The Blue Whale Challenge and How to Spot a Player-Fumbly Play


(continued from last week)

This article is a report on the Blue Whale Challenge – an Internet phenomenon that is claimed to have caused the suicides of hundreds of youth all over the world. The article details the development of the game in the media. At the end is a list of behaviors to look out for in people who might be participants in the game. Since it almost always ends in the death of the participant, the author finds it important to ask his readers to first read those behavioral patterns so that they may be vigilant; especially since the length of the article might dissuade readers from finishing.


July 11th, 2017 – The Washington Post reports on the suicide of a 15-year-old in the U.S. named Isaiah Gonzalez. The report states that parents of the deceased believed their son died due to the game. They found he had hanged himself in his room and live streamed the suicide through his phone. Another reporter later wrote that local police claimed there wasn’t enough evidence to connect the suicide of Isaiah to the Blue Whale Challenge.

July 11th, 2017 – SkyNews publishes a chilling report, a story about Oleg Kapeav, a UK resident who claims to have participated in the challenge and being close to finishing – by jumping off a building in Moscow – before being rescued by his family. Mr. Kapaev said, “I couldn’t believe anyone could actually kill themselves by playing it. Because I didn’t believe it I guess, I decided to look for it.” He claims that once a participant, the game administrators psychologically manipulate you, “you become a bit of a zombie.” About the end – why participants are driven to suicide, Mr. Kapaev says, “I didn’t feel like I needed to kill myself. I felt I needed to complete the task. I only had this thought in my head that I need to complete the task.”

Why would anyone agree to kill himself or herself just because some strangers on the Internet asked you to? It seems that once a participant declares their intention to play the game, they are hooked and trapped by blackmail. Some participants who successfully stopped playing, or who were in the process of playing told reporters that the game administrators seemed to have information about the families of the participants. And that these administrators constantly threatened participants with harm to their families should they back out.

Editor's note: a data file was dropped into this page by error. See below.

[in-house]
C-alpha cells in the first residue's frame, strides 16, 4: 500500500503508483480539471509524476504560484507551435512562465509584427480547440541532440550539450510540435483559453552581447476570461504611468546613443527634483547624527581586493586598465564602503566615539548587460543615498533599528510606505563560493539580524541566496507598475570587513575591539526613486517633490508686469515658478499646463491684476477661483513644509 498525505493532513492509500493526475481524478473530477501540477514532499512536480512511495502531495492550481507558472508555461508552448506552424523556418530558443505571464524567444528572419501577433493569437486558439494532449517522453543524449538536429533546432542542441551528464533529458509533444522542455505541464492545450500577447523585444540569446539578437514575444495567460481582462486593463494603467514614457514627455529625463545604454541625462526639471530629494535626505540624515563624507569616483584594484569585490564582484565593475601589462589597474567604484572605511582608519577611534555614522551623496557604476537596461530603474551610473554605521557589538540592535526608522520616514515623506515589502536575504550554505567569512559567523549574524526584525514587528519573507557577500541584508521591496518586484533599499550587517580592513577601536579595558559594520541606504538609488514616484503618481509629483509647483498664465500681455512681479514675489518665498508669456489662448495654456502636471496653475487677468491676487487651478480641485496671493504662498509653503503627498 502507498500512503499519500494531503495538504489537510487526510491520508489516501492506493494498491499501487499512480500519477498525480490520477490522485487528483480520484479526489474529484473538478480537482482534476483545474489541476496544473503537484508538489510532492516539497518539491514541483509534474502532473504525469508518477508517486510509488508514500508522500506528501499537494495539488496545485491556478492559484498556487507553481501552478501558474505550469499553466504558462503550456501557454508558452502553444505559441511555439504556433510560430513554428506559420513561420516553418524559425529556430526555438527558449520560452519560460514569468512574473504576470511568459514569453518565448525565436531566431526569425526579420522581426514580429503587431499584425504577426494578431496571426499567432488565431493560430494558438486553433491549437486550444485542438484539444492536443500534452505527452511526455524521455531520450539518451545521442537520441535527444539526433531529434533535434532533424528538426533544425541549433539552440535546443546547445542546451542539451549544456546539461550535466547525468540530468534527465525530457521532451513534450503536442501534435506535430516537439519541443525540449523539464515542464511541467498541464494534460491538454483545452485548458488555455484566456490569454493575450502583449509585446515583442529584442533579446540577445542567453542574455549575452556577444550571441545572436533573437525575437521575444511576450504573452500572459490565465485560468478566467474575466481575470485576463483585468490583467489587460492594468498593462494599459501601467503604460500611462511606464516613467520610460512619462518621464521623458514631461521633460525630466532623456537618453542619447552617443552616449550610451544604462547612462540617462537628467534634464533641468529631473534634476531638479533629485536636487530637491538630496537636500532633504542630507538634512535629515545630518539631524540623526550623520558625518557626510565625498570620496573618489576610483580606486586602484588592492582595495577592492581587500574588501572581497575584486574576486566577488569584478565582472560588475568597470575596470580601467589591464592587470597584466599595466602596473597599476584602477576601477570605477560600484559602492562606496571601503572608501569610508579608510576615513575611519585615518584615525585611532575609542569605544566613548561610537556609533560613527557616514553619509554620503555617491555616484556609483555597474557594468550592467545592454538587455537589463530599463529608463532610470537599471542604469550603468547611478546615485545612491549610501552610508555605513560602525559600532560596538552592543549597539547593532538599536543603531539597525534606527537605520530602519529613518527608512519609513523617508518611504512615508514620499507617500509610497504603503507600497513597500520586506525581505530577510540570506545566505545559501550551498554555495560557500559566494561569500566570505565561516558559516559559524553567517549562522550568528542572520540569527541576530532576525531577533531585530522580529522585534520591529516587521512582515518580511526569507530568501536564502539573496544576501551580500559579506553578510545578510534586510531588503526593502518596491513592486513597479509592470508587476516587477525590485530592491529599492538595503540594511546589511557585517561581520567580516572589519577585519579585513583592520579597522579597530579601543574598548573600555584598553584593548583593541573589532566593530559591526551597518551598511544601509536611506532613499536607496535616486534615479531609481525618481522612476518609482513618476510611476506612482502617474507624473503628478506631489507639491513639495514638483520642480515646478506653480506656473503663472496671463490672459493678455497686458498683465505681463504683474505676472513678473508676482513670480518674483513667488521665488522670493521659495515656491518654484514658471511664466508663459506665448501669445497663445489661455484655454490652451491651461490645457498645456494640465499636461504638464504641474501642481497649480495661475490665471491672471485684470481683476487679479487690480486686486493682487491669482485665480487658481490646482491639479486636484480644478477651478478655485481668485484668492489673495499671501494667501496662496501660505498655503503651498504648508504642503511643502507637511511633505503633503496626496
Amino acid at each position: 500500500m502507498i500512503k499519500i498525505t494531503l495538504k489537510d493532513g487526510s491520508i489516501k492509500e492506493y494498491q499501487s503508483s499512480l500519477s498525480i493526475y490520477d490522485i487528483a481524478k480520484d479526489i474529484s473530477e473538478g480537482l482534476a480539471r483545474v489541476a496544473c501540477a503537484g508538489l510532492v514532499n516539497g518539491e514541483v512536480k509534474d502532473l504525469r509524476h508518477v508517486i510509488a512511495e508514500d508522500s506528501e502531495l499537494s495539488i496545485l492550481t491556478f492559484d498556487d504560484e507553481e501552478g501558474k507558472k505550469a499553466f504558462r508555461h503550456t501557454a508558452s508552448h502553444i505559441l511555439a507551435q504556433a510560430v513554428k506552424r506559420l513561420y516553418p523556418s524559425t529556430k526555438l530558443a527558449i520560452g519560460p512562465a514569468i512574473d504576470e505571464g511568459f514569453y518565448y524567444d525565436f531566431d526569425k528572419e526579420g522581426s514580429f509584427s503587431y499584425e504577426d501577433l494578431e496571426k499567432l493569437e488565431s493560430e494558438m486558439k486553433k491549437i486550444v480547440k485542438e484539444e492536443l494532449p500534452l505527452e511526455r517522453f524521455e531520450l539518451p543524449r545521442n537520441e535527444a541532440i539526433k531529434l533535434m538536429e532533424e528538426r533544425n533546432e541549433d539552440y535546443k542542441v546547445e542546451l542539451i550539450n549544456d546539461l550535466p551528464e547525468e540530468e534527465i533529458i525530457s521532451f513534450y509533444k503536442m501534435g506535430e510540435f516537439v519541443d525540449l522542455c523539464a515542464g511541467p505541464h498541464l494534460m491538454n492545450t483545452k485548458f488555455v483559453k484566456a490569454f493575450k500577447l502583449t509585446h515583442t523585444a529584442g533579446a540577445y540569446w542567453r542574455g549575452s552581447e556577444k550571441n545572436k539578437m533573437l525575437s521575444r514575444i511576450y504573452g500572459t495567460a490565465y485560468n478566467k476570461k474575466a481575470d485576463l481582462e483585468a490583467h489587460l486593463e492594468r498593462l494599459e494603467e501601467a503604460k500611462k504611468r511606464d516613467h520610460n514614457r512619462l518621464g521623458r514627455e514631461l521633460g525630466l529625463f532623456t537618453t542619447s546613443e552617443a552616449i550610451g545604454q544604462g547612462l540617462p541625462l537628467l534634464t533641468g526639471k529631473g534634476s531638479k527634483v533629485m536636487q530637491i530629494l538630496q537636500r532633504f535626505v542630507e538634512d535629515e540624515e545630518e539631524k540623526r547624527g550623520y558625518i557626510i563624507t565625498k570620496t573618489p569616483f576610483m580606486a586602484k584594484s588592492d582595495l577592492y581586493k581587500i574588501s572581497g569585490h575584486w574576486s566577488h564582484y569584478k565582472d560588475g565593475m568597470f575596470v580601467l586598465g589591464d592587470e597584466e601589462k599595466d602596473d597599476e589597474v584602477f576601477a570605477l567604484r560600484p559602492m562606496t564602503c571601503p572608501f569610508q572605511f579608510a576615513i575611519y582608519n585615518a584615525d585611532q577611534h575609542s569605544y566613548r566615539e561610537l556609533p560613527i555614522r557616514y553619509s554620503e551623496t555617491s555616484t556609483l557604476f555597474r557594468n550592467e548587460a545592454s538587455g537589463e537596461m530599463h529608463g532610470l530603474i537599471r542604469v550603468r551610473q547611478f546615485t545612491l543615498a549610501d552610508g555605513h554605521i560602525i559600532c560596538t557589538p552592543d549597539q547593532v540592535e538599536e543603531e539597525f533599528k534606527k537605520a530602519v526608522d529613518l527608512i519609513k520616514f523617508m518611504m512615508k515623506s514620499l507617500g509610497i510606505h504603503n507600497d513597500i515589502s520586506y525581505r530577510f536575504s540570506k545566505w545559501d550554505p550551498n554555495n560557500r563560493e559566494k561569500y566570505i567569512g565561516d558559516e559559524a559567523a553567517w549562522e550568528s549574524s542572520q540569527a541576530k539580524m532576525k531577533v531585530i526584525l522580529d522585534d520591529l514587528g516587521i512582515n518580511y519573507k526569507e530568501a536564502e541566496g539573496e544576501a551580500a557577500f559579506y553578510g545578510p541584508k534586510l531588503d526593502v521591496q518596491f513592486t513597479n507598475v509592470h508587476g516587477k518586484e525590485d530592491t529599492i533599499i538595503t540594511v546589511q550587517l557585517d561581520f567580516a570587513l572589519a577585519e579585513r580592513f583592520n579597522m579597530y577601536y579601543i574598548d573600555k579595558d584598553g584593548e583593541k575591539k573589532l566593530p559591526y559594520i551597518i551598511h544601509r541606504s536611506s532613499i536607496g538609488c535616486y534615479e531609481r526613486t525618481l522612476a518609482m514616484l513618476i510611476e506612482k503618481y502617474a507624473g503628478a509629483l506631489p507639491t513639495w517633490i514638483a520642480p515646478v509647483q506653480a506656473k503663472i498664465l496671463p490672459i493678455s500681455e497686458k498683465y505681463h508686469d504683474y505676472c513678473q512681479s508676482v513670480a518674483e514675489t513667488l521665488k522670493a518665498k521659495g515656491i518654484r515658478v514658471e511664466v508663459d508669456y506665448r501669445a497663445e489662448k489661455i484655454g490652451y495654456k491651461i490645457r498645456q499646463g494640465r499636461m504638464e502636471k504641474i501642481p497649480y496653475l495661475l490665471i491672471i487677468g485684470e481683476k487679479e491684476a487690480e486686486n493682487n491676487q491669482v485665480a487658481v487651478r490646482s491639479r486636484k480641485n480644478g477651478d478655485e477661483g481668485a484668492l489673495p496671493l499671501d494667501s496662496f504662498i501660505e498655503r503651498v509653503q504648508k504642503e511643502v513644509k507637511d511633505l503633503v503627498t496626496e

This timeline of the Blue Whale phenomenon in the media might confuse a lot of readers. It doesn’t seem to justify the credibility or dis-credibility of the stories. But some experts of suicide prevention claim that the question of credibility doesn’t matter. The stories about these suicides can create a “suicide contagion” – where youth copy other youth killing themselves. So, the need to know the truth of it might only be an intellectual matter at this point. No matter what, societies, parents, police, and everyone should treat them as being true and remain vigilant to see that youth in Bhutan don’t become participants to games like this.

What is terrifying is the increasing traffic the phrase “blue whale challenge” or related searches are getting on Google in developing countries like Kenya and India. In fact, in the past month, India has received the high searches of “blue whale game.” Even more so, the South Asian region’s Google Trends records show that more and more people have been looking to download or find the game for themselves. Search queries such as “blue whale apk,” “blue whale challenge download,” etc. are all marked “breakout” by Google. The “breakout” tagline is reserved for queries whose search queries have gone up drastically in short periods of time.

Thankfully, most social media sites have already installed bulwarks against people’s curiosity of the Blue Whales Challenge. If you tried to look up the phrase on Tumblr, you’ll be greeted with a page that says, “Everything okay?” along with a number of suicide prevention hotline numbers. Facebook and other sites have also created similar features to protect people, the youth especially, from participating n the game. But the truth is that when it comes to the Internet, no measure is good enough. It might have been that the game was never a real story, but that it became one once fake stories about it went viral. Once a phenomenon is brought to the notice of the Internet, it becomes co-owned and co-opted by all kinds of users from all over the world. And thereby, a fake story might evolve into a real one, and then, no vermin can be completely killed – to try to clean the Internet of practices like the Blue Whale Challenge is like playing whack-a-mole. If you hit a mole at one place, more might appear at other places, and if you tried to hit all the moles, they will appear outside of the board – underground. And at that point, practices become even more difficult to police, patrol, and pacify. But it is relatively easy to recognize and save youth from participating in this challenge. There are themes in the 50 acts that signal that someone is participating in the Blue Whale Challenge. If you notice more than one or two signs listed below in someone you know, talk to them and seek assurance that they are not participating in the game – make sure to follow through and observe their behavior and actions: